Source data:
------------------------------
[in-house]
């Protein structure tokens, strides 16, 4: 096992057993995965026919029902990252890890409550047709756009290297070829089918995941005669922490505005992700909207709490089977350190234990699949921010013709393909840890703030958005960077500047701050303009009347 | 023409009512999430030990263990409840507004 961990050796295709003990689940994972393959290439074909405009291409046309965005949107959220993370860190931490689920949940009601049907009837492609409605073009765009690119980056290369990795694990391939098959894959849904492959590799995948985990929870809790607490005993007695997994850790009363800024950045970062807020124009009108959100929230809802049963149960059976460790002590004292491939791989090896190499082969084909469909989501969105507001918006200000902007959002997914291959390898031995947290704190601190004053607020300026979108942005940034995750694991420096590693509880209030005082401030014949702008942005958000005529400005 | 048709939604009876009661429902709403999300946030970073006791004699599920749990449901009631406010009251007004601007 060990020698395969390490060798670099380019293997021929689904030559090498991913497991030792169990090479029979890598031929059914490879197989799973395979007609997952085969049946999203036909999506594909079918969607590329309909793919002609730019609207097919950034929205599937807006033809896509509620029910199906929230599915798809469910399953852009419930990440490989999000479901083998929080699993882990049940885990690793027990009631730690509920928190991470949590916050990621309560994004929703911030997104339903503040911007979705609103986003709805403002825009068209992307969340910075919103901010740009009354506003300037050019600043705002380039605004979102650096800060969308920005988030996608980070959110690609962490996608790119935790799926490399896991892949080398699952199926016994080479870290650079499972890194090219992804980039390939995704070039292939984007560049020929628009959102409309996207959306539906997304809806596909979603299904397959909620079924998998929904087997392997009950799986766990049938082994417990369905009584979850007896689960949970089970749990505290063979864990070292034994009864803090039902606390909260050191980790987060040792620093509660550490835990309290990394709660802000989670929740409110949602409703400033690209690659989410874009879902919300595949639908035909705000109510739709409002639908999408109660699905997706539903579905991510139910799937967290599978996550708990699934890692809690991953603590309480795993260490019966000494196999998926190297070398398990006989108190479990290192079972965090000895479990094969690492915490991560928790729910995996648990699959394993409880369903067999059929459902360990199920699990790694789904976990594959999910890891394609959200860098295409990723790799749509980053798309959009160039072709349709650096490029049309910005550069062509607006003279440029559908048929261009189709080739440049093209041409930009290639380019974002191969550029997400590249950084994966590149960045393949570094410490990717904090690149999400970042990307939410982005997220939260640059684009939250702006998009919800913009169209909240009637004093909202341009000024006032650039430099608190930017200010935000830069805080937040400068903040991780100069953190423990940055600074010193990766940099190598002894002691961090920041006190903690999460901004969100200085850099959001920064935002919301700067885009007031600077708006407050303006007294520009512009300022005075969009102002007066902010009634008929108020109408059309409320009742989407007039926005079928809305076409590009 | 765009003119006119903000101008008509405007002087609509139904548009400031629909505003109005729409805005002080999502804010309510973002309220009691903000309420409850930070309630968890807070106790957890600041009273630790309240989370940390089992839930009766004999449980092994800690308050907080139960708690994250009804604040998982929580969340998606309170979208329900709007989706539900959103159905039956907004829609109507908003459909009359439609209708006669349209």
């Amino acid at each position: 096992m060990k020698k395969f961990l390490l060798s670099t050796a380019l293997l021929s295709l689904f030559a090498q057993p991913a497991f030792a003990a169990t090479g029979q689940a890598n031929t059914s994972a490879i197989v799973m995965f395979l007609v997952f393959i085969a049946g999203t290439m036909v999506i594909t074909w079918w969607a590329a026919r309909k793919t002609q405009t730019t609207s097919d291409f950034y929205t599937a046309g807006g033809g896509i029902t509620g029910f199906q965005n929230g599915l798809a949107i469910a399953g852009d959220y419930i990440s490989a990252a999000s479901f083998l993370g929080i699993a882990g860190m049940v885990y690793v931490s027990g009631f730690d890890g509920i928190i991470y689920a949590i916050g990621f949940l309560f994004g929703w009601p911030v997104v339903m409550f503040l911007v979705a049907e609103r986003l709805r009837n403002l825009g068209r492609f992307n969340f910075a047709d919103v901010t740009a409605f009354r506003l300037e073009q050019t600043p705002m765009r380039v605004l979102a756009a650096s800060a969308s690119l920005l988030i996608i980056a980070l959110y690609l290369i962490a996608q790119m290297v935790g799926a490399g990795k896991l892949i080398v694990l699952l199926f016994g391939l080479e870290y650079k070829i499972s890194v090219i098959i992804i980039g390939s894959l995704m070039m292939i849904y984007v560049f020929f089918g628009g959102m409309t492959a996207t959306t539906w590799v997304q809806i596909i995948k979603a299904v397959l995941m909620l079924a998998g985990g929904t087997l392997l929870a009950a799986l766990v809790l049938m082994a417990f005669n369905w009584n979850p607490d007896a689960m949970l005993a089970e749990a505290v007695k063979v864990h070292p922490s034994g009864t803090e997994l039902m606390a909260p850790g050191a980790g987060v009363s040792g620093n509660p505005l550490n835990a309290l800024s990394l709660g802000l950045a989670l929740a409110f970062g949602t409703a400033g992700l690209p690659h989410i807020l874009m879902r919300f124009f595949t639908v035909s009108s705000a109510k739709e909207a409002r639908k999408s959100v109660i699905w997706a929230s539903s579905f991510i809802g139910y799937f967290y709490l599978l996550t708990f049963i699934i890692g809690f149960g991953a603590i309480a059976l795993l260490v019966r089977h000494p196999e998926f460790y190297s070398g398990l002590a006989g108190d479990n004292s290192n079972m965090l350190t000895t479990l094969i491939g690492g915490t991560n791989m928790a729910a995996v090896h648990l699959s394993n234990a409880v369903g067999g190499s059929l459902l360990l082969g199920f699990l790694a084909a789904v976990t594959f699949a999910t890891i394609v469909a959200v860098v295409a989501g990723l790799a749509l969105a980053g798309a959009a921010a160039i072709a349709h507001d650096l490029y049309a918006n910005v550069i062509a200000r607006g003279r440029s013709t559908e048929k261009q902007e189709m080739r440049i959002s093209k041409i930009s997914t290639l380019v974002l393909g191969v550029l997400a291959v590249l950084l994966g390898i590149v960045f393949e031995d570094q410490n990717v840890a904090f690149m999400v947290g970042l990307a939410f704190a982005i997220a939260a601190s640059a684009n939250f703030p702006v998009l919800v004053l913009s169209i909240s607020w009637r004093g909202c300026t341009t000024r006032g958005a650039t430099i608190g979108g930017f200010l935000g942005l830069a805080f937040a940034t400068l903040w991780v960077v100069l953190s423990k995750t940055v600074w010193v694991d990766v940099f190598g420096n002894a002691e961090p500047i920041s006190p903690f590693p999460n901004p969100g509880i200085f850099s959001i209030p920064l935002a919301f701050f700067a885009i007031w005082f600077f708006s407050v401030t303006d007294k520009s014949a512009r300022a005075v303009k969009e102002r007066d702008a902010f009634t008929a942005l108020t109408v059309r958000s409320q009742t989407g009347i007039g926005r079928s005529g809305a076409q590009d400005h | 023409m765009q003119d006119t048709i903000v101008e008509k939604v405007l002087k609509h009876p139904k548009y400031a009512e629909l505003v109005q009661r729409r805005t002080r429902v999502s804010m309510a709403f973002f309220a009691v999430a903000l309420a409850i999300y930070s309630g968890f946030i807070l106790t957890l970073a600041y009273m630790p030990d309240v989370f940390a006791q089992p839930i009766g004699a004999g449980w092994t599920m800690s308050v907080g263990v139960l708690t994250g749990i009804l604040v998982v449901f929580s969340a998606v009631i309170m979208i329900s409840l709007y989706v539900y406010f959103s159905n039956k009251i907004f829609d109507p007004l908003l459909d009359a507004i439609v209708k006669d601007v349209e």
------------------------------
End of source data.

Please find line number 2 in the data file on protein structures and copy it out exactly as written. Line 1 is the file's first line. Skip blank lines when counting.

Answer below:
């Protein structure tokens, strides 16, 4: 096992057993995965026919029902990252890890409550047709756009290297070829089918995941005669922490505005992700909207709490089977350190234990699949921010013709393909840890703030958005960077500047701050303009009347 | 023409009512999430030990263990409840507004 961990050796295709003990689940994972393959290439074909405009291409046309965005949107959220993370860190931490689920949940009601049907009837492609409605073009765009690119980056290369990795694990391939098959894959849904492959590799995948985990929870809790607490005993007695997994850790009363800024950045970062807020124009009108959100929230809802049963149960059976460790002590004292491939791989090896190499082969084909469909989501969105507001918006200000902007959002997914291959390898031995947290704190601190004053607020300026979108942005940034995750694991420096590693509880209030005082401030014949702008942005958000005529400005 | 048709939604009876009661429902709403999300946030970073006791004699599920749990449901009631406010009251007004601007 060990020698395969390490060798670099380019293997021929689904030559090498991913497991030792169990090479029979890598031929059914490879197989799973395979007609997952085969049946999203036909999506594909079918969607590329309909793919002609730019609207097919950034929205599937807006033809896509509620029910199906929230599915798809469910399953852009419930990440490989999000479901083998929080699993882990049940885990690793027990009631730690509920928190991470949590916050990621309560994004929703911030997104339903503040911007979705609103986003709805403002825009068209992307969340910075919103901010740009009354506003300037050019600043705002380039605004979102650096800060969308920005988030996608980070959110690609962490996608790119935790799926490399896991892949080398699952199926016994080479870290650079499972890194090219992804980039390939995704070039292939984007560049020929628009959102409309996207959306539906997304809806596909979603299904397959909620079924998998929904087997392997009950799986766990049938082994417990369905009584979850007896689960949970089970749990505290063979864990070292034994009864803090039902606390909260050191980790987060040792620093509660550490835990309290990394709660802000989670929740409110949602409703400033690209690659989410874009879902919300595949639908035909705000109510739709409002639908999408109660699905997706539903579905991510139910799937967290599978996550708990699934890692809690991953603590309480795993260490019966000494196999998926190297070398398990006989108190479990290192079972965090000895479990094969690492915490991560928790729910995996648990699959394993409880369903067999059929459902360990199920699990790694789904976990594959999910890891394609959200860098295409990723790799749509980053798309959009160039072709349709650096490029049309910005550069062509607006003279440029559908048929261009189709080739440049093209041409930009290639380019974002191969550029997400590249950084994966590149960045393949570094410490990717904090690149999400970042990307939410982005997220939260640059684009939250702006998009919800913009169209909240009637004093909202341009000024006032650039430099608190930017200010935000830069805080937040400068903040991780100069953190423990940055600074010193990766940099190598002894002691961090920041006190903690999460901004969100200085850099959001920064935002919301700067885009007031600077708006407050303006007294520009512009300022005075969009102002007066902010009634008929108020109408059309409320009742989407007039926005079928809305076409590009 | 765009003119006119903000101008008509405007002087609509139904548009400031629909505003109005729409805005002080999502804010309510973002309220009691903000309420409850930070309630968890807070106790957890600041009273630790309240989370940390089992839930009766004999449980092994800690308050907080139960708690994250009804604040998982929580969340998606309170979208329900709007989706539900959103159905039956907004829609109507908003459909009359439609209708006669349209």